It has improved me as an individual greatly. It has taught me to be calm and collective and also helped improve my knowledge of a wide variety of topics

Once again, thank you for any feedback! I'll be glad to respond to any questions on the clarity/substance of what I'm looking for.
Blade-of-Truth
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10/31/2014 4:16:05 PM
Posted: 2 years ago
At 10/31/2014 2:29:07 PM, EyYoItsTyrone wrote:
To get a better understanding of these community elements, I'd greatly appreciate it if other members of this website answered a few of my questions. Any amount of feedback is appreciated!

First of all, why do you use the website? For what purpose?

I use it to pass time. Debating is something I have a passion for, it's a great way to learn new ideas, gain insight into topics I don't know much about, express my opinions, and meet new people who share a similar liking for debate. I also view debating as a fun way to practice for my future career as a trial attorney.

Does Debate.org foster a sense of "community" between users? Why or why not? If it does, could you please use examples?

Yes, definitely. Recently we saw two members get engaged. They met here on Debate.org and now are going to build a life together. It's truly wonderful. Also, we recently saw a member who fell on some tough times in terms of finances, and we were able to come together, create a donation fund, and see to it that he makes it past this hurdle. I've never honestly seen a closer-knit community before online. When it really matters, we come together like a family and help each other out in any way we can.

What do you share in common with other users at this website (interests, culture, religion, hobbies, etc)?

Debating, religious affiliations, political affiliations, opinions, perhaps even shared interest in the same sports teams. There's a wide array of members here on Debate.org and usually there are a few others that share similar beliefs, opinions, or political party interests. We also have forums separated into differing categories. So if you happen to like science, we have science forums where you can connect with people who also like science. Same for religion forums, games, entertainment, arts, etc., it's really easy to find people who share similar interests using this system.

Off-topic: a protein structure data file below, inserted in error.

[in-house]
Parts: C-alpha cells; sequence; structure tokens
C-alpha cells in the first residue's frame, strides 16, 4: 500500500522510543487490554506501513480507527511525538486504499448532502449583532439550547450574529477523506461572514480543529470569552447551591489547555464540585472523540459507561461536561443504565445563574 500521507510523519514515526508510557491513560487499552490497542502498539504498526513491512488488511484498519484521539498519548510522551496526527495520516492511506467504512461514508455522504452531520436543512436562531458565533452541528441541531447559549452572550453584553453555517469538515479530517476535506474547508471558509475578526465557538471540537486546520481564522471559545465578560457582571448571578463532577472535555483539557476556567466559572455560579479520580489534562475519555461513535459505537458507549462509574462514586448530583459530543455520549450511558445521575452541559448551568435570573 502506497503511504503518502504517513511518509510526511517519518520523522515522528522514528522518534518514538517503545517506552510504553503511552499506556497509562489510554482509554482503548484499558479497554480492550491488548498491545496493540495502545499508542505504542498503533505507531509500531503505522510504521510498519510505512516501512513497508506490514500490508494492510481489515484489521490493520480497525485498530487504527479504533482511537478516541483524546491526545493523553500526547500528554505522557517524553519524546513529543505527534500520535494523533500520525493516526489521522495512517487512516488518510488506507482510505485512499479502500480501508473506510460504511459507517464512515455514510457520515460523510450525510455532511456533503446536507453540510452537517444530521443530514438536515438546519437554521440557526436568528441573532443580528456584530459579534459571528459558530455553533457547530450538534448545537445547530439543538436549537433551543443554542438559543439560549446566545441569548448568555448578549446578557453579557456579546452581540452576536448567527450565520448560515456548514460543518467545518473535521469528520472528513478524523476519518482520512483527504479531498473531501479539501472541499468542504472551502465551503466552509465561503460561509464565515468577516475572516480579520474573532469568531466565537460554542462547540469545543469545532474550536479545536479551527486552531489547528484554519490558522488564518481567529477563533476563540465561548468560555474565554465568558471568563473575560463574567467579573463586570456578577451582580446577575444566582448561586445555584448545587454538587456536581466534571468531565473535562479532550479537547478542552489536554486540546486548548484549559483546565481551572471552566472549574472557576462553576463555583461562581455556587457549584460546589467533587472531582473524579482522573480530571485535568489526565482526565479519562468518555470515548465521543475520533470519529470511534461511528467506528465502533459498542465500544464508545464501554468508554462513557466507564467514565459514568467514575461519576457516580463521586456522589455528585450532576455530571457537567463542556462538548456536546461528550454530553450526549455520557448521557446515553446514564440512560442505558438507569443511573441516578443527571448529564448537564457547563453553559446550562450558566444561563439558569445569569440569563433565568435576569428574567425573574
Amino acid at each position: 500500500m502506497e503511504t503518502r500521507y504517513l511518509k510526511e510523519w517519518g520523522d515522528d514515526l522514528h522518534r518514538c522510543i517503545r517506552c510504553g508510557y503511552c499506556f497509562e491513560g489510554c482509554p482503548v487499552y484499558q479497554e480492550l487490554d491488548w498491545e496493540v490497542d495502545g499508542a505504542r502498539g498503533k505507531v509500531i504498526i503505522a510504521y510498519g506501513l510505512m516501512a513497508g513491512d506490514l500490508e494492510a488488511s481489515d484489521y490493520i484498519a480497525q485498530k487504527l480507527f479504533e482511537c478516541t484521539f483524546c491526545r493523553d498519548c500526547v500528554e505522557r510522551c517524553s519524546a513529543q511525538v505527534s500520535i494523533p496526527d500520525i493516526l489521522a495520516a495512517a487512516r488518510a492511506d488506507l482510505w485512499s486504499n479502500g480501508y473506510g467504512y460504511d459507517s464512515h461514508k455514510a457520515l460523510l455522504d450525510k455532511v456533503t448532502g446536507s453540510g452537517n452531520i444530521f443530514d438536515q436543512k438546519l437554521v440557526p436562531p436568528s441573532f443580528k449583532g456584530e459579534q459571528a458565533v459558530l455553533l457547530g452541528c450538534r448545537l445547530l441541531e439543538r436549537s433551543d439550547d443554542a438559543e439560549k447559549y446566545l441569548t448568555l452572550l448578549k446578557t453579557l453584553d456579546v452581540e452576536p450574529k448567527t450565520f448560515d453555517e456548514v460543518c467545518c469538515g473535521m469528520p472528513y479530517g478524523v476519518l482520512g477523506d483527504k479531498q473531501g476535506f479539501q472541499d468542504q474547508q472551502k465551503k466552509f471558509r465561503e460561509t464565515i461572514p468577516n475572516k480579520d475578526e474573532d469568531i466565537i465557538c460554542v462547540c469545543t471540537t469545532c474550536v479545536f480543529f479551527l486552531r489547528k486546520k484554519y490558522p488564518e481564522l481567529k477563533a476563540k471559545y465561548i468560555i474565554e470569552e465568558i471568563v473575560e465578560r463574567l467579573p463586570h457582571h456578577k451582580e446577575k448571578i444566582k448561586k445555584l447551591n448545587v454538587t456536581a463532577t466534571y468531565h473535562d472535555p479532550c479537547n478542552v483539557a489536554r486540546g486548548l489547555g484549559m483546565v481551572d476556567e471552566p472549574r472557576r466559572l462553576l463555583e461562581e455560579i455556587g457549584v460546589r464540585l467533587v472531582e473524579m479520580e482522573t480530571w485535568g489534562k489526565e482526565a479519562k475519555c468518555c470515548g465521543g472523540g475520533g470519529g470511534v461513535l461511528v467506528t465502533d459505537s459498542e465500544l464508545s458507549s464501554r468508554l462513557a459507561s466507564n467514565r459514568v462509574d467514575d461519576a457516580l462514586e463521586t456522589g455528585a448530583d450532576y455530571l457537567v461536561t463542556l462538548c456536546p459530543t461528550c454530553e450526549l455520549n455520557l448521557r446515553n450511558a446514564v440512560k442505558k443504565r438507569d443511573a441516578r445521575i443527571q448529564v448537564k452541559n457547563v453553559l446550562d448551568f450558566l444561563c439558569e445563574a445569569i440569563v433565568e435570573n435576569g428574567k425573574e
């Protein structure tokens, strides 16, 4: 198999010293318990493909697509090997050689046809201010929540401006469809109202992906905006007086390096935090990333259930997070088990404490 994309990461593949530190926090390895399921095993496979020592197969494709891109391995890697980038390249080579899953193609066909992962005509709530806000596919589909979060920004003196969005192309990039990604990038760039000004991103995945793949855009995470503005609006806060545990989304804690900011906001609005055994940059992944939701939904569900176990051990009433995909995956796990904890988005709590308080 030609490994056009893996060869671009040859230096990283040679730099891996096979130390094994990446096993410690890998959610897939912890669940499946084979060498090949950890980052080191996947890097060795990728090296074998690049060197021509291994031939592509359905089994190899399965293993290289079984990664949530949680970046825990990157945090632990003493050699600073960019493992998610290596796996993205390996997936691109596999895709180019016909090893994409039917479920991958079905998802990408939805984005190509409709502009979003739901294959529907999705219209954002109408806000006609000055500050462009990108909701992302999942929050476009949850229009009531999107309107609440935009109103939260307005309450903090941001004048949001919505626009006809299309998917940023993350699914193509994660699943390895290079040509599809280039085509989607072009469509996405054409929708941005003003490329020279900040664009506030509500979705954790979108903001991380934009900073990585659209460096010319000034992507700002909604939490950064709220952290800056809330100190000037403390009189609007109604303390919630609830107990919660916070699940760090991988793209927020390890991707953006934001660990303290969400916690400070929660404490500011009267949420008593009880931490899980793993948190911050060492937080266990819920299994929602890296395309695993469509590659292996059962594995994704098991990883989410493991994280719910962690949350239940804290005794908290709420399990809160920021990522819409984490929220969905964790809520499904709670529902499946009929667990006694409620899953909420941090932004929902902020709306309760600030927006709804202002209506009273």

Have you ever gotten any assistance from someone on the site with something you needed help with in the offline world? What, for example?

Well, as I touched on earlier, we recently had a member fall on tough times financially. Another member started an online fund for him and we saw numerous members donating various amounts of money for that cause. Personally, I found closure here when faced with the reality of my own bi-polar disorder. I was able to honestly confront my negative feelings associated with that and was met with incredible support from alot of people. That helped me alot in real-life, and now I find myself more social in real-life because of the support I found on here.

How would you describe a "good" user of the site and a "bad" user? How do you get "popular" or "well-respected" on the site? And how do you get disliked? Examples would also be appreciated.